Kenny Florian: With His Career in Jeopardy, How Will We Remember 'KenFlo'?

Kyle SymesCorrespondent IIIJanuary 13, 2012

Kenny Florian has had a lengthy career in the UFC, but it may be coming to an end before the fighter is ready to call it quits.

Florian spoke with the Boston Herald about his career-threatening injury.

As of right now, obviously I can’t compete and train like I was at all. I’m just kind of doing what I can and hoping that things heal up and get better. I’m just kind of in a holding pattern. That’s why I decided to do this commentary for the time being and take this next six months to really heal up and try to make some money on the side. It sucks. The last couple of months I’ve just been figuring out what’s going on and what I’m going to do. (

"KenFlo" has found a second calling it seems with the commentary. He's grown into one of the most recognizable faces of the UFC, and he's a big part of the UFC Tonight show on FUEL TV and has also been a part of ESPN's MMA Live for years.

But how will the Massachusetts native be remembered?

To me, Florian will be remembered much in the way Dan Marino is remembered in the NFL. Marino was a great QB for years. He put up video game-like stats and set all kinds of records.

But he never won "the big one."

Much the same can be said of Florian while glancing at his career.

At first glance, Florian's career record of 16-6 might not seem like it's all that great, but when you consider all but three of his fights took place in the UFC, going 14-5 in a UFC career is pretty good.

Florian possessed great jiu-jitsu and deadly muay-thai techniques on the feet. His elbows were some of the best in the business, evident by his wins against Alex Karalexis and Joe Lauzon.

Though his career had many highlights, "KenFlo's" career will be remembered by four particular fights.

The first would be the match against Sean Sherk in 2006 for the UFC Lightweight title. It would be clear from the loss that Florian needed to evolve his MMA game considerably in order to challenge for a title again.

Florian would do so and rattle off six straight wins before challenging BJ Penn at UFC 101. This is the second fight Florian will be remembered by.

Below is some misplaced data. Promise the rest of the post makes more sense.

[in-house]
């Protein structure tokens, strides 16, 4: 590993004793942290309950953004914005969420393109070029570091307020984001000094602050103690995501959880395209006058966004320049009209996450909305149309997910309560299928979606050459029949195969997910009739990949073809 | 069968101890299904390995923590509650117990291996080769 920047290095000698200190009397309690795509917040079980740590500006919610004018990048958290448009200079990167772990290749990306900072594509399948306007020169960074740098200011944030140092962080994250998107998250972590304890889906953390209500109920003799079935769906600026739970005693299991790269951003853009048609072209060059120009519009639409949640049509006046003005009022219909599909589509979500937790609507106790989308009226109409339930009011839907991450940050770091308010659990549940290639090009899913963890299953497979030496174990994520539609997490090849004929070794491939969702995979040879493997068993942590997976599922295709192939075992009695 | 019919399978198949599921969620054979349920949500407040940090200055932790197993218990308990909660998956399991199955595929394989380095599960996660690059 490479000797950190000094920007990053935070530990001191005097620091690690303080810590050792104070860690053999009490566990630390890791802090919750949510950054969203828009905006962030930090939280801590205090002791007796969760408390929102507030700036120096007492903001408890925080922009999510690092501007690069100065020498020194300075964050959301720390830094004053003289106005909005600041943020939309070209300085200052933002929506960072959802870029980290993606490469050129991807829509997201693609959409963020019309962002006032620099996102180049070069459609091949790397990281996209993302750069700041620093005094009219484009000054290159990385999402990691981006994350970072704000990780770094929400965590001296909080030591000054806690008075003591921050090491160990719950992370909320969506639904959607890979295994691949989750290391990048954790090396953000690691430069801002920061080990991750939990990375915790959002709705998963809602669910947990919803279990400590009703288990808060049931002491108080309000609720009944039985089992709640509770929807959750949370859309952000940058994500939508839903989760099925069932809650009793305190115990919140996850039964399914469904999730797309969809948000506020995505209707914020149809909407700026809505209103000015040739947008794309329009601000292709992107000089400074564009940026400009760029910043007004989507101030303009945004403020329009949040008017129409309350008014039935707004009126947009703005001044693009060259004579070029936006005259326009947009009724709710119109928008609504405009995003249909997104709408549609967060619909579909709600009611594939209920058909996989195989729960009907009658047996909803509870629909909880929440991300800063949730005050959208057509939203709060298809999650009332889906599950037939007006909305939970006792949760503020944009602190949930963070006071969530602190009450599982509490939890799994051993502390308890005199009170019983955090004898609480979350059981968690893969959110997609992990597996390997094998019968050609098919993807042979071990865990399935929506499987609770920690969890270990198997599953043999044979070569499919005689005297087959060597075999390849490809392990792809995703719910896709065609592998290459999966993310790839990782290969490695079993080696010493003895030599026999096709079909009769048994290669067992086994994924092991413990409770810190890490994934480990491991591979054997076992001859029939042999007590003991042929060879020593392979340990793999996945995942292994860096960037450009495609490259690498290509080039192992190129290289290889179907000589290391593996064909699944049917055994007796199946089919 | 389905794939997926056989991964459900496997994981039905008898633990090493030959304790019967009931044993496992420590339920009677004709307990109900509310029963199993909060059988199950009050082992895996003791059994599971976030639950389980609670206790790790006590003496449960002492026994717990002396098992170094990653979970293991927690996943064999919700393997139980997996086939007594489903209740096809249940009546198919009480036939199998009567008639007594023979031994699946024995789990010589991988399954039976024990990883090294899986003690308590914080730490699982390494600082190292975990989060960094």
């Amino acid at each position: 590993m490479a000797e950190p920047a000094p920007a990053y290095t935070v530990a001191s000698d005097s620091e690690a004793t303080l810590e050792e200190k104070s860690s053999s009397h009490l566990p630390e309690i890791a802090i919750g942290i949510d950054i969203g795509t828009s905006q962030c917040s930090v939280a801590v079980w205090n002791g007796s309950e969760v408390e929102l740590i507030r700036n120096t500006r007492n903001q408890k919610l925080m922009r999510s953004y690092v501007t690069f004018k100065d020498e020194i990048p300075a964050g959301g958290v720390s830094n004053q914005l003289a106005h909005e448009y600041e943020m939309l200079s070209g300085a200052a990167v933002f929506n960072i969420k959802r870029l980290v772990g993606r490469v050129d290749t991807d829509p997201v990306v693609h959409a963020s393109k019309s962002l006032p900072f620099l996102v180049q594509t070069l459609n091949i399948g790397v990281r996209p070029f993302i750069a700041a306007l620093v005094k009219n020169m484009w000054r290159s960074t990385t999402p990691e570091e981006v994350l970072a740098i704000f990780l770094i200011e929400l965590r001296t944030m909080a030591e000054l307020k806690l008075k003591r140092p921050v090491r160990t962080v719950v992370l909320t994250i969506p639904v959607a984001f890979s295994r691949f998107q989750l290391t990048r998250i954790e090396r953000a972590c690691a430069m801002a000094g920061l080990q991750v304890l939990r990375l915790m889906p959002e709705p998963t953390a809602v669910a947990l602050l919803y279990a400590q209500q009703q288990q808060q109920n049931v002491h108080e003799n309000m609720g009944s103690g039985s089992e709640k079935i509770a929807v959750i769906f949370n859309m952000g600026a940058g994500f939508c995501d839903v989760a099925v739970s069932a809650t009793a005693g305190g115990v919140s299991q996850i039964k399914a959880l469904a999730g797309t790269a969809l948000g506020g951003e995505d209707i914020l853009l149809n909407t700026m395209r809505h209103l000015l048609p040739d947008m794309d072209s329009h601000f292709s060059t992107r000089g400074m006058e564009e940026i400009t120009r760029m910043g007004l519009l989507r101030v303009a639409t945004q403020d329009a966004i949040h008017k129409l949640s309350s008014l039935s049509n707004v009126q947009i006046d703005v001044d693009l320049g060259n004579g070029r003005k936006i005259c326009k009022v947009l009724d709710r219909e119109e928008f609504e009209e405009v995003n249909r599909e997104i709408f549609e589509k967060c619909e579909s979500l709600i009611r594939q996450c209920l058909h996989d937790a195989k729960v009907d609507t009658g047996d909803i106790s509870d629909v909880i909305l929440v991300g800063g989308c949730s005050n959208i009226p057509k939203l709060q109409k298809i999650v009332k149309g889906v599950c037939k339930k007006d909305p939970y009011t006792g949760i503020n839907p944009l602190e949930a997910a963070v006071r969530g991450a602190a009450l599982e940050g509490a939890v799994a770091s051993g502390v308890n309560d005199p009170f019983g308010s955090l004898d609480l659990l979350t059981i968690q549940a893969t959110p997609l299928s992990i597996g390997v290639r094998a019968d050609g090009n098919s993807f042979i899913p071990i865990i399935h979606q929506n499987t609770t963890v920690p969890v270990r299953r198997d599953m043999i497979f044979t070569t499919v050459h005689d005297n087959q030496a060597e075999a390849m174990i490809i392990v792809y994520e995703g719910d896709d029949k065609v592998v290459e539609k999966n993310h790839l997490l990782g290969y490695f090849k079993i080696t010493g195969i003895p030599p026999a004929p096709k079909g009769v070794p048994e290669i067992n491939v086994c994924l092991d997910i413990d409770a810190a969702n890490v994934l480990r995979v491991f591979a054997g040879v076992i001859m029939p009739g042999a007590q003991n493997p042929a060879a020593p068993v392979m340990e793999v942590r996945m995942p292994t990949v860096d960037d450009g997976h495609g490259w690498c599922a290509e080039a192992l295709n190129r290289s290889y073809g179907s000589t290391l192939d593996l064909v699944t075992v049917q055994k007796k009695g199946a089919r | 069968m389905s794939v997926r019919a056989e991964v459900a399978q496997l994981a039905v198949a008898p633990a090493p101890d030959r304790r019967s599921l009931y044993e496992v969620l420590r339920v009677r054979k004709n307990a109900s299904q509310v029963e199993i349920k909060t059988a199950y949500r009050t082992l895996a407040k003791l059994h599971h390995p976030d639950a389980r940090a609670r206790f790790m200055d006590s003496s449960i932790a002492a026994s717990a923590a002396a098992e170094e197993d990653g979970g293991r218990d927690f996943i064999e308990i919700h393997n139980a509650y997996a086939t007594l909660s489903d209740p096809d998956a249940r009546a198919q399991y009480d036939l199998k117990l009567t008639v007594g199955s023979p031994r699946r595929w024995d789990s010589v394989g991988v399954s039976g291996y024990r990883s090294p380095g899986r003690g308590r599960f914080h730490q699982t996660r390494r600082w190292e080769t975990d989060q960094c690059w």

From the moment the fight started, Florian was outclassed in every manner of MMA, and it was clear that Penn was simply too much for him. But Florian wouldn't let this embarrassing loss derail his career.

He strung together two wins and challenged Gray Maynard at UFC 118 in Boston. Florian's fight against Maynard is the third bout in question.

Most fans felt that with the Boston crowd backing him, "KenFlo" couldn't lose. He had the standup to hurt Maynard on the feet and the jiu-jitsu to counteract Maynard's strong wrestling.

Unfortunately for the fans in attendance, Florian couldn't pull the trigger. For all three rounds, Florian seemed gun-shy and simply let Maynard lay on top of him to grind out a decision.

The loss led Dana White to declare that Florian chokes in big fights.

Frustrated with the defeats on the big stage at lightweight, Florian decided it would be in his best interest to drop a weight class.

"KenFlo" won in his featherweight debut and set up a title showdown with Jose Aldo. Florian was unable to utilize his game plan and was defeated via unanimous decision.

The bout against Aldo, which could be his last fight ever, is the fourth fight fans will remember when they reflect on Florian's career.

A drop to 145 pounds seemed like a desperation move for Florian and his gamble failed to pay off. He wasn't the favourite against Aldo, but "KenFlo" certainly had the tools to dethrone the featherweight champion.

Florian's evolution from a pudgy middleweight to featherweight is filled with remarkable feats. He certainly had his moments and will undoubtedly go down in UFC history as one of the best lightweights.

But his failures in the big fights will always be the first thing to come out of fans' mouths when mentioning "KenFlo."

"Kenny Florian? Yeah, he was good, but he never won a title."